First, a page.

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Old 12-12-2009, 11:05 AM   #11
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rice was a headache for me too, the first thing that I had to learn was to ignore the package instructions and turn the heat down.

Here is my tried and true method.

Preheat a saucepan to medium, add a tablespoon or so of olive oil, veg oil or butter. Add 1 cup of rice cook stirring constantly until the rice starts to look white and chalky. Add 1 1/2 cups water and a few pinches of salt and bring to a boil, cover with a tightly fitting lid and turn the heat to LOW and let cook for 15 minutes. Remove from heat and leave covered for 5 minutes. Fluff with fork and serve.

I find that keeping the heat low and using a nice heavy bottomed pan keeps rice from burning, I also don't have issues with sticking, and I don't use non-stick.

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Old 12-12-2009, 03:31 PM   #12
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Could be that you need to switch the brand or type of rice you are cooking. What kind have you tried?

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Old 12-12-2009, 11:18 PM   #13
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You can cook!!

Rice is a real pain .I have been useing a pressure cooker with good results.My rice was allways gummy and as you said no amount of seasoning or liquid could save this mess.You only need a basic pressure cooker, and it's alot more usefull than a rice cooker.
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Old 12-13-2009, 12:25 AM   #14
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i'm very glad i dislike most rice! i've attended culnary school, returning soon, & we students were to cook pilaf often, either barley or rice. often, those were watery, or there wasn't enough stock in them, or they wouldn't fluff well, or they were over-seasoned..... easy-peasy recipe, too..... onion, sauteed, rice coated in the fat the onion was cooked in, double the amount of chix stock, chix base in one class & not another, bayleaf, cumin, wht. pepper, salt. cover with foil, bake, fluff in a bowl. adjusted my seasoning & after Chef approved, to the table that went for the others, or to the trashcan! rice is kinda finicky for many of us! doesn't mean ya cannot cook, just not great at 1 food. there's several foods i won't fuss with. & that's with 2 years of formal schooling!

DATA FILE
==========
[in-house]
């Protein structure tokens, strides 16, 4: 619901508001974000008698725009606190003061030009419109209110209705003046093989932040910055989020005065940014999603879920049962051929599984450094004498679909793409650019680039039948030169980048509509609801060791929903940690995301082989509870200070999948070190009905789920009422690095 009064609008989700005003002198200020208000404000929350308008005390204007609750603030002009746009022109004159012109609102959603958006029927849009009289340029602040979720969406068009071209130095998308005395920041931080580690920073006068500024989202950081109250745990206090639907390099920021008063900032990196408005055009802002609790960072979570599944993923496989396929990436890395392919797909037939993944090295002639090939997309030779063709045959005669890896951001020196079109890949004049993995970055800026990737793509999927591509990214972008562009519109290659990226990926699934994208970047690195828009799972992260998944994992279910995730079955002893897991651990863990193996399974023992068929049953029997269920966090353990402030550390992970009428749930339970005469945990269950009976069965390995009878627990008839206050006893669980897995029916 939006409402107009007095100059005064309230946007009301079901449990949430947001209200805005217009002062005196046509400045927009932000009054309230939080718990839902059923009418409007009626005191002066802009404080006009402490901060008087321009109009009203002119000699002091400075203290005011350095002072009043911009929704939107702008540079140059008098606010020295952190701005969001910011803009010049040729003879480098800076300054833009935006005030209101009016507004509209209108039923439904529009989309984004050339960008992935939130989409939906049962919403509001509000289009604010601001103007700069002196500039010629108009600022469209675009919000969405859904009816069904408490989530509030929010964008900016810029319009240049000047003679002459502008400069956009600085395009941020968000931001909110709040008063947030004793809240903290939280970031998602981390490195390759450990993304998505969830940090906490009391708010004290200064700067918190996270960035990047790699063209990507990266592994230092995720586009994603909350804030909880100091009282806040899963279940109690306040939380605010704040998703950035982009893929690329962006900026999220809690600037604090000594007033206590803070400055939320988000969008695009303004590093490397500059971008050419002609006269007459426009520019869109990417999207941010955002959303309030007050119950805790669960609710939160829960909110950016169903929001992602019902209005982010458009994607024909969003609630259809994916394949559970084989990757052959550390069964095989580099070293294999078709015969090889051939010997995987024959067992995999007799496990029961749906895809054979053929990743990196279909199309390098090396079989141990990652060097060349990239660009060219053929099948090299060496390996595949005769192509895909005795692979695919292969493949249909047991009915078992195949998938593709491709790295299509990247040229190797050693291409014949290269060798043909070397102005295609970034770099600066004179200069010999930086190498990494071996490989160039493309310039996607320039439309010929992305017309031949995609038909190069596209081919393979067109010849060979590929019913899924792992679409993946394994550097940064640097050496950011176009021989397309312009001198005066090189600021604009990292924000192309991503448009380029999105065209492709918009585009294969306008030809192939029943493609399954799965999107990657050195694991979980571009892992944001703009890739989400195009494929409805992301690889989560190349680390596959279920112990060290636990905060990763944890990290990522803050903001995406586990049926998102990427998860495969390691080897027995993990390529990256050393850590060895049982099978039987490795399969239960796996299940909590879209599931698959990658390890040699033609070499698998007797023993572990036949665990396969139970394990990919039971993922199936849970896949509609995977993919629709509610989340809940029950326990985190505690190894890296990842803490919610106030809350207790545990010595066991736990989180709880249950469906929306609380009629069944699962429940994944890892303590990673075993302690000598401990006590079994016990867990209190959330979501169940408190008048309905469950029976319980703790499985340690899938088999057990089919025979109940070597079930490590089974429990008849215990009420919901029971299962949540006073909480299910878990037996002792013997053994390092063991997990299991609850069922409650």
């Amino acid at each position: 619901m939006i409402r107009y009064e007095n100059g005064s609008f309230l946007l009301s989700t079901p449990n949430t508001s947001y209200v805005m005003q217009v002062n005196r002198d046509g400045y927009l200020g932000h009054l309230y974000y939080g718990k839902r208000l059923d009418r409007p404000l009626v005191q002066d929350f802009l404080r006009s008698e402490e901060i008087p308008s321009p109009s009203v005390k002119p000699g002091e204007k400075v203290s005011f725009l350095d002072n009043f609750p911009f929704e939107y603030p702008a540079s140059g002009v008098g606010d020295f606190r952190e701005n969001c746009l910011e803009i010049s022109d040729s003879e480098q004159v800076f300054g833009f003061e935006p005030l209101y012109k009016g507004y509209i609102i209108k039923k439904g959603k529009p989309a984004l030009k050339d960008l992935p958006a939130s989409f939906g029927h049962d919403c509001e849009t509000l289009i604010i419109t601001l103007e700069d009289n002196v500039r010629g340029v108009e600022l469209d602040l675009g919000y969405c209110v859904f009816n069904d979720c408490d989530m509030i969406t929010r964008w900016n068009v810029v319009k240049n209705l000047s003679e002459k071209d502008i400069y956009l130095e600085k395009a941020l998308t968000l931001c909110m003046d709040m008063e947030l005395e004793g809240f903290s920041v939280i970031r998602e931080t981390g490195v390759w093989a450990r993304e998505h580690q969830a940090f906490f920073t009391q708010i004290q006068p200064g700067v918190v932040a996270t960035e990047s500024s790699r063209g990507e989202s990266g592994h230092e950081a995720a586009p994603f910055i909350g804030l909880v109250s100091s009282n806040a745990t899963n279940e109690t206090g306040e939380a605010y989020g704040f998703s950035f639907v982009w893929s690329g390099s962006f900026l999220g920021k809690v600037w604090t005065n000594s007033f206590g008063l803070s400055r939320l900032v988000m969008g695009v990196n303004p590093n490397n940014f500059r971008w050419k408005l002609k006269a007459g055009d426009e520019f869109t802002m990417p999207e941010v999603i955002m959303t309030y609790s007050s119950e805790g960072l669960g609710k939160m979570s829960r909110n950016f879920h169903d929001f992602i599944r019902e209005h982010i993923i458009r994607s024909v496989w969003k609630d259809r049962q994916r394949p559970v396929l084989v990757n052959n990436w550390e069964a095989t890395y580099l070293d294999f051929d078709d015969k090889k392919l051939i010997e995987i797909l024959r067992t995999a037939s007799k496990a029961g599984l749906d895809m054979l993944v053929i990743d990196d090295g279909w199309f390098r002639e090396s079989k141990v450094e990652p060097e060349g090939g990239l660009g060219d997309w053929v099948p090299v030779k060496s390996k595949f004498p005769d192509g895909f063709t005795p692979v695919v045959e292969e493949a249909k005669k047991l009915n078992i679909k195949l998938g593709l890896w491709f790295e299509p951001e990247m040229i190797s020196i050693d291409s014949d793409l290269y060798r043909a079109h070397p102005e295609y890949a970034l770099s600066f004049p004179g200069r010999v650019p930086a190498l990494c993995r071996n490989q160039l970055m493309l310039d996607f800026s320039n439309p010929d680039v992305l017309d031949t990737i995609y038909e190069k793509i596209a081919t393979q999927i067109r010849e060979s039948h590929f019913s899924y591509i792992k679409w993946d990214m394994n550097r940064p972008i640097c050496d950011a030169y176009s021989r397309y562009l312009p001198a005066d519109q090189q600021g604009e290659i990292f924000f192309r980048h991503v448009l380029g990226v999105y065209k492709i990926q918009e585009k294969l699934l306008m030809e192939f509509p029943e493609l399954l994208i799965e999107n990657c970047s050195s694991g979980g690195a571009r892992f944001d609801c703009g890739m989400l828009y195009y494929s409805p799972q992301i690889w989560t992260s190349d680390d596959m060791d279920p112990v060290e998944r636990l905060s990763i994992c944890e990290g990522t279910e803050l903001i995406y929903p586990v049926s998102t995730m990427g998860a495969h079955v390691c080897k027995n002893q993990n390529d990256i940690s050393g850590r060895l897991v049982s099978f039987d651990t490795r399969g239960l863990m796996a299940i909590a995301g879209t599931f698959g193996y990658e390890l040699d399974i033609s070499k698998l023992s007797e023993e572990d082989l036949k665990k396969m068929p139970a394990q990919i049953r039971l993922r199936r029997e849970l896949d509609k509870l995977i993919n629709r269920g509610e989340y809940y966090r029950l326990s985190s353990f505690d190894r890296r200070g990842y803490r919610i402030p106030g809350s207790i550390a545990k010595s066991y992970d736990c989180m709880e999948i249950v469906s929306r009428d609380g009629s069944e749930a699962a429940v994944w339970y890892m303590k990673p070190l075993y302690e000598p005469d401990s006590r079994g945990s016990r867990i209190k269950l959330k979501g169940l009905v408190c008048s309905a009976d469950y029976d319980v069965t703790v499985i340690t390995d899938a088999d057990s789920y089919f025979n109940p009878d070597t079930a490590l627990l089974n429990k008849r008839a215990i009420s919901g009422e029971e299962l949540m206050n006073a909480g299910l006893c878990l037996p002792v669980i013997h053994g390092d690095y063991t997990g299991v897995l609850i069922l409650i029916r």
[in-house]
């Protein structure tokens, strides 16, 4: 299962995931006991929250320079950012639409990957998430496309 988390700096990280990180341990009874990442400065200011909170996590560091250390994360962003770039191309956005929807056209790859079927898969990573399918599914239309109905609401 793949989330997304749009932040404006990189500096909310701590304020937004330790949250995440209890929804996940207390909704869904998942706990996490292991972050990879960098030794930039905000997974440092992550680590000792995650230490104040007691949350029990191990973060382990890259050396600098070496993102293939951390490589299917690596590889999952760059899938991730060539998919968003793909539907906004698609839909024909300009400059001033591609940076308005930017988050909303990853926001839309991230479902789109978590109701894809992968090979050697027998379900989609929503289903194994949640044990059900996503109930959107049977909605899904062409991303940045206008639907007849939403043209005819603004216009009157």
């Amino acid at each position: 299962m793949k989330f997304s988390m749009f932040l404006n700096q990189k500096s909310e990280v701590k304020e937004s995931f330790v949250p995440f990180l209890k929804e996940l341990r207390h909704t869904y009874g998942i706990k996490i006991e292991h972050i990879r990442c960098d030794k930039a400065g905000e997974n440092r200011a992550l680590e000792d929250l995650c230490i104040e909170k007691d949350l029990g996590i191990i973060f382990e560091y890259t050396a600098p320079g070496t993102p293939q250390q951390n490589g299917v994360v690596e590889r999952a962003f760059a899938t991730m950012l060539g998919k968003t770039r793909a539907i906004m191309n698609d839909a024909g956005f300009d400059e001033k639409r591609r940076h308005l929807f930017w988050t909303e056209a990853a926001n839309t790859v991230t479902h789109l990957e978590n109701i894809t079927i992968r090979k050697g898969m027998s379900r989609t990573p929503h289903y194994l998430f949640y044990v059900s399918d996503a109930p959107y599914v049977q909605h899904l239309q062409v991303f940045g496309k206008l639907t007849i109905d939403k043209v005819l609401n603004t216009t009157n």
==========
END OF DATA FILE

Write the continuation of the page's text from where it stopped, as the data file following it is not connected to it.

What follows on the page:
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Old 12-13-2009, 05:55 AM   #15
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For 2/3 of the world, rice is a daily staple, and rice or other similar grain is cooked about weekly for most of the other 1/3.

Basic White Rice doesn't have to be difficult. It's boiled/steamed until it's done.

While I lived in the Marianna Islands, my Philippino neighbor told me, while complaining about her new granddaughter-in-law, "What ruins most rice is impatience and lack of attention."
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Old 12-13-2009, 07:10 AM   #16
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I have a microwave rice cooker, which cost about $5 and is spot on everytime . Before this I had a rice steamer ( about $40 ) which was also spot on every time.
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Old 12-14-2009, 05:20 AM   #17
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Originally Posted by Ghuraba View Post
Hello...I have just accepted the fact that I can't cook and it is not something that comes natural to me.

I just made rice and its horrible...as usual...the rice got all stuck to the pot...the rice is mushy...there is no taste to it even though I put salt...and then I put more and its the same...I'm just no good with cooking at all...